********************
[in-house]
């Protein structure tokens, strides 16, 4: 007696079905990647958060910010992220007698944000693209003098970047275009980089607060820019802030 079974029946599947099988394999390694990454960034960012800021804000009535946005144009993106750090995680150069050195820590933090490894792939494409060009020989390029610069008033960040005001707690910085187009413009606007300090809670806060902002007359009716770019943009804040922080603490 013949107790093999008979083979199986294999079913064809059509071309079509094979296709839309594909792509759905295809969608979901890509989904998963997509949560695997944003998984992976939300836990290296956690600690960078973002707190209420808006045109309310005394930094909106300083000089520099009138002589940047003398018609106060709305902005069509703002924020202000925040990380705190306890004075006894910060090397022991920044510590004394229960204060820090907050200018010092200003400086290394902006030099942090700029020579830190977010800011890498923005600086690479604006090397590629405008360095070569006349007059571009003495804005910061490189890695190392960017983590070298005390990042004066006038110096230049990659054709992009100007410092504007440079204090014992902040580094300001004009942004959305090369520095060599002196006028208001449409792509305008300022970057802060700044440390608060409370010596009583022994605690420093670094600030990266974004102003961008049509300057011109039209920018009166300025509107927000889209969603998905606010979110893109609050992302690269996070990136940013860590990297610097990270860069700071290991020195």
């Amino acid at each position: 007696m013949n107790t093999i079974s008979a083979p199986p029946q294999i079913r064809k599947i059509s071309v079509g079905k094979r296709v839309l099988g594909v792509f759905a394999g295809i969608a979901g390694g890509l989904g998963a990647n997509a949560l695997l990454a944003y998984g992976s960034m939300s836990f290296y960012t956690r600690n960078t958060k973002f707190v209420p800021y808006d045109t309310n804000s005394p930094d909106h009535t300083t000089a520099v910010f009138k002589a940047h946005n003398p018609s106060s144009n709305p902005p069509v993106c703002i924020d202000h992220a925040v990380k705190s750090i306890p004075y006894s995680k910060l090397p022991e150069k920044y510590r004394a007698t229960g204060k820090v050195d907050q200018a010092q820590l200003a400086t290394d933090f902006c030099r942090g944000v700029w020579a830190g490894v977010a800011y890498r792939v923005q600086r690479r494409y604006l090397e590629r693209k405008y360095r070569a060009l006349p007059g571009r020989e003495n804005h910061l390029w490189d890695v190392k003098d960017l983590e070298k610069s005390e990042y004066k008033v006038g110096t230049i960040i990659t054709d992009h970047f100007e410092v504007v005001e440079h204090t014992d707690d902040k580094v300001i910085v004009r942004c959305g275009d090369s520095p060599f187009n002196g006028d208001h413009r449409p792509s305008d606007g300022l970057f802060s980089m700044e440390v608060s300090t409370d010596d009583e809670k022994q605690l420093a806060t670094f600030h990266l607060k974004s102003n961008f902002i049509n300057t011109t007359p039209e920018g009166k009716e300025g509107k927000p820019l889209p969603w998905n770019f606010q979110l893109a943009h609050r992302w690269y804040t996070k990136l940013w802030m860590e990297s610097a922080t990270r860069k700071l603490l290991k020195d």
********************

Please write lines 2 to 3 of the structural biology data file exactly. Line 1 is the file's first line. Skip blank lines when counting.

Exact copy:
């Protein structure tokens, strides 16, 4: 007696079905990647958060910010992220007698944000693209003098970047275009980089607060820019802030 079974029946599947099988394999390694990454960034960012800021804000009535946005144009993106750090995680150069050195820590933090490894792939494409060009020989390029610069008033960040005001707690910085187009413009606007300090809670806060902002007359009716770019943009804040922080603490 013949107790093999008979083979199986294999079913064809059509071309079509094979296709839309594909792509759905295809969608979901890509989904998963997509949560695997944003998984992976939300836990290296956690600690960078973002707190209420808006045109309310005394930094909106300083000089520099009138002589940047003398018609106060709305902005069509703002924020202000925040990380705190306890004075006894910060090397022991920044510590004394229960204060820090907050200018010092200003400086290394902006030099942090700029020579830190977010800011890498923005600086690479604006090397590629405008360095070569006349007059571009003495804005910061490189890695190392960017983590070298005390990042004066006038110096230049990659054709992009100007410092504007440079204090014992902040580094300001004009942004959305090369520095060599002196006028208001449409792509305008300022970057802060700044440390608060409370010596009583022994605690420093670094600030990266974004102003961008049509300057011109039209920018009166300025509107927000889209969603998905606010979110893109609050992302690269996070990136940013860590990297610097990270860069700071290991020195």
């Amino acid at each position: 007696m013949n107790t093999i079974s008979a083979p199986p029946q294999i079913r064809k599947i059509s071309v079509g079905k094979r296709v839309l099988g594909v792509f759905a394999g295809i969608a979901g390694g890509l989904g998963a990647n997509a949560l695997l990454a944003y998984g992976s960034m939300s836990f290296y960012t956690r600690n960078t958060k973002f707190v209420p800021y808006d045109t309310n804000s005394p930094d909106h009535t300083t000089a520099v910010f009138k002589a940047h946005n003398p018609s106060s144009n709305p902005p069509v993106c703002i924020d202000h992220a925040v990380k705190s750090i306890p004075y006894s995680k910060l090397p022991e150069k920044y510590r004394a007698t229960g204060k820090v050195d907050q200018a010092q820590l200003a400086t290394d933090f902006c030099r942090g944000v700029w020579a830190g490894v977010a800011y890498r792939v923005q600086r690479r494409y604006l090397e590629r693209k405008y360095r070569a060009l006349p007059g571009r020989e003495n804005h910061l390029w490189d890695v190392k003098d960017l983590e070298k610069s005390e990042y004066k008033v006038g110096t230049i960040i990659t054709d992009h970047f100007e410092v504007v005001e440079h204090t014992d707690d902040k580094v300001i910085v004009r942004c959305g275009d090369s520095p060599f187009n002196g006028d208001h413009r449409p792509s305008d606007g300022l970057f802060s980089m700044e440390v608060s300090t409370d010596d009583e809670k022994q605690l420093a806060t670094f600030h990266l607060k974004s102003n961008f902002i049509n300057t011109t007359p039209e920018g009166k009716e300025g509107k927000p820019l889209p969603w998905n770019f606010q979110l893109a943009h609050r992302w690269y804040t996070k990136l940013w802030m860590e990297s610097a922080t990270r860069k700071l603490l290991k020195d």